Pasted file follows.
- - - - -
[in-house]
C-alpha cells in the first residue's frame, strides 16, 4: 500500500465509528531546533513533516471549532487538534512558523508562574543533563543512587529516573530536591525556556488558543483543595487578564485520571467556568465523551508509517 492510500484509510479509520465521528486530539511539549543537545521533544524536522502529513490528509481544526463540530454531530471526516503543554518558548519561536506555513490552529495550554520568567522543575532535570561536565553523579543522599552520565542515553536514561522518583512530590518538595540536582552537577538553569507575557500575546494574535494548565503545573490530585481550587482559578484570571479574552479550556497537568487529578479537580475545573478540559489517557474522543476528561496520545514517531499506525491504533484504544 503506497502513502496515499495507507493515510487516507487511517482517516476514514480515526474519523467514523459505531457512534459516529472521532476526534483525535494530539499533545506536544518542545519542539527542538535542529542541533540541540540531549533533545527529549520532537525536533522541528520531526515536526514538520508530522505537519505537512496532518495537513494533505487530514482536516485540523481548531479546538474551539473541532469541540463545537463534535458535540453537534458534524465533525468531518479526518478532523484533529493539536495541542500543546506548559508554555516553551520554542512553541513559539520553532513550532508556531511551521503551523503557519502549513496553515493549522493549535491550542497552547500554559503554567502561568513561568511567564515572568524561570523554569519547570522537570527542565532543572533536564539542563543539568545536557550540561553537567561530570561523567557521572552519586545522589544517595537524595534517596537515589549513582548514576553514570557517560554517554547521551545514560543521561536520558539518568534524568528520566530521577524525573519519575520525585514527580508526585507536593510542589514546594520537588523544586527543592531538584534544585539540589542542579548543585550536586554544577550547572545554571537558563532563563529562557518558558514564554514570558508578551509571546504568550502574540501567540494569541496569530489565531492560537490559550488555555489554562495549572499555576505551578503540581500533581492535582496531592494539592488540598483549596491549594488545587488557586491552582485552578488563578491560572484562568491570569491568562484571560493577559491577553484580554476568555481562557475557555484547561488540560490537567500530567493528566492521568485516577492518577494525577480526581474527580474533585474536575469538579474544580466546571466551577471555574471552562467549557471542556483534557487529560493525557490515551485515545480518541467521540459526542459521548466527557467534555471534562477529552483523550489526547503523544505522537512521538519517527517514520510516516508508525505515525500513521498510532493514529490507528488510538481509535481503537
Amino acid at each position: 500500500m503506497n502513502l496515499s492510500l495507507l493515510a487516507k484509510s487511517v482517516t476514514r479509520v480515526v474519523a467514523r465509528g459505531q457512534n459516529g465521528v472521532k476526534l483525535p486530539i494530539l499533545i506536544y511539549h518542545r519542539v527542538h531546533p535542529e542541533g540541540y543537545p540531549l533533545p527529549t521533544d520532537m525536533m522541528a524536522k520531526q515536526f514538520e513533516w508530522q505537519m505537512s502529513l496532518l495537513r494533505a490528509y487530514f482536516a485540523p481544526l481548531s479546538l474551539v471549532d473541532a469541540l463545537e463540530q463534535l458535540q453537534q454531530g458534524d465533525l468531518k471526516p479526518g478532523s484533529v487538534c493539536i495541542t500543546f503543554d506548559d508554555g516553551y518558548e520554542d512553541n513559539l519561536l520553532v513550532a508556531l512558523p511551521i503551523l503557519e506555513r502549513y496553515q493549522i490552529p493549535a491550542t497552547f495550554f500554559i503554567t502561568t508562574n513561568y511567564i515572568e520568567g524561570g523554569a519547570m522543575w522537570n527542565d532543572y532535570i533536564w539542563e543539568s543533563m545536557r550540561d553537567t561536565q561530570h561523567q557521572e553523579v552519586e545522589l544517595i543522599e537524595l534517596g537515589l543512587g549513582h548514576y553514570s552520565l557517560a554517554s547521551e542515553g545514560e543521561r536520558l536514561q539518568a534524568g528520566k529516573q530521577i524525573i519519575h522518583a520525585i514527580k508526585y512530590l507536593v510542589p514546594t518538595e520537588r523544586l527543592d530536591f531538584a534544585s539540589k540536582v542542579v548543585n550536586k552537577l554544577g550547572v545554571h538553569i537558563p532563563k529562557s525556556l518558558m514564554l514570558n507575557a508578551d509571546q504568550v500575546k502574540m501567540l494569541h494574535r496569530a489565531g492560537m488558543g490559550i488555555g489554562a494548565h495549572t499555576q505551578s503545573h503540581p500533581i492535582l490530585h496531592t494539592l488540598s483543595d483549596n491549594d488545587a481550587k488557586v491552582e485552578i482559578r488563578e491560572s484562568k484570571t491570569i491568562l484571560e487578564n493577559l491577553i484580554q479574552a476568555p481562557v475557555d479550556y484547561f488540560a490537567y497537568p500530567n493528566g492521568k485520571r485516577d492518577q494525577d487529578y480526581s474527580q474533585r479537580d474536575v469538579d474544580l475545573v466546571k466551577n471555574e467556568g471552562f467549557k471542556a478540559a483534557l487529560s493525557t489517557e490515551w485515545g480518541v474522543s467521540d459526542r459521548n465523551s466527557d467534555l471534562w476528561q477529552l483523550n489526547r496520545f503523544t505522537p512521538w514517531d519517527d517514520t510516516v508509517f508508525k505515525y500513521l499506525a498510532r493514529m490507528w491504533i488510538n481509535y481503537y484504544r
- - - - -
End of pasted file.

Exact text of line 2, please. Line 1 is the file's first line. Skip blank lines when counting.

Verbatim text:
C-alpha cells in the first residue's frame, strides 16, 4: 500500500465509528531546533513533516471549532487538534512558523508562574543533563543512587529516573530536591525556556488558543483543595487578564485520571467556568465523551508509517 492510500484509510479509520465521528486530539511539549543537545521533544524536522502529513490528509481544526463540530454531530471526516503543554518558548519561536506555513490552529495550554520568567522543575532535570561536565553523579543522599552520565542515553536514561522518583512530590518538595540536582552537577538553569507575557500575546494574535494548565503545573490530585481550587482559578484570571479574552479550556497537568487529578479537580475545573478540559489517557474522543476528561496520545514517531499506525491504533484504544 503506497502513502496515499495507507493515510487516507487511517482517516476514514480515526474519523467514523459505531457512534459516529472521532476526534483525535494530539499533545506536544518542545519542539527542538535542529542541533540541540540531549533533545527529549520532537525536533522541528520531526515536526514538520508530522505537519505537512496532518495537513494533505487530514482536516485540523481548531479546538474551539473541532469541540463545537463534535458535540453537534458534524465533525468531518479526518478532523484533529493539536495541542500543546506548559508554555516553551520554542512553541513559539520553532513550532508556531511551521503551523503557519502549513496553515493549522493549535491550542497552547500554559503554567502561568513561568511567564515572568524561570523554569519547570522537570527542565532543572533536564539542563543539568545536557550540561553537567561530570561523567557521572552519586545522589544517595537524595534517596537515589549513582548514576553514570557517560554517554547521551545514560543521561536520558539518568534524568528520566530521577524525573519519575520525585514527580508526585507536593510542589514546594520537588523544586527543592531538584534544585539540589542542579548543585550536586554544577550547572545554571537558563532563563529562557518558558514564554514570558508578551509571546504568550502574540501567540494569541496569530489565531492560537490559550488555555489554562495549572499555576505551578503540581500533581492535582496531592494539592488540598483549596491549594488545587488557586491552582485552578488563578491560572484562568491570569491568562484571560493577559491577553484580554476568555481562557475557555484547561488540560490537567500530567493528566492521568485516577492518577494525577480526581474527580474533585474536575469538579474544580466546571466551577471555574471552562467549557471542556483534557487529560493525557490515551485515545480518541467521540459526542459521548466527557467534555471534562477529552483523550489526547503523544505522537512521538519517527517514520510516516508508525505515525500513521498510532493514529490507528488510538481509535481503537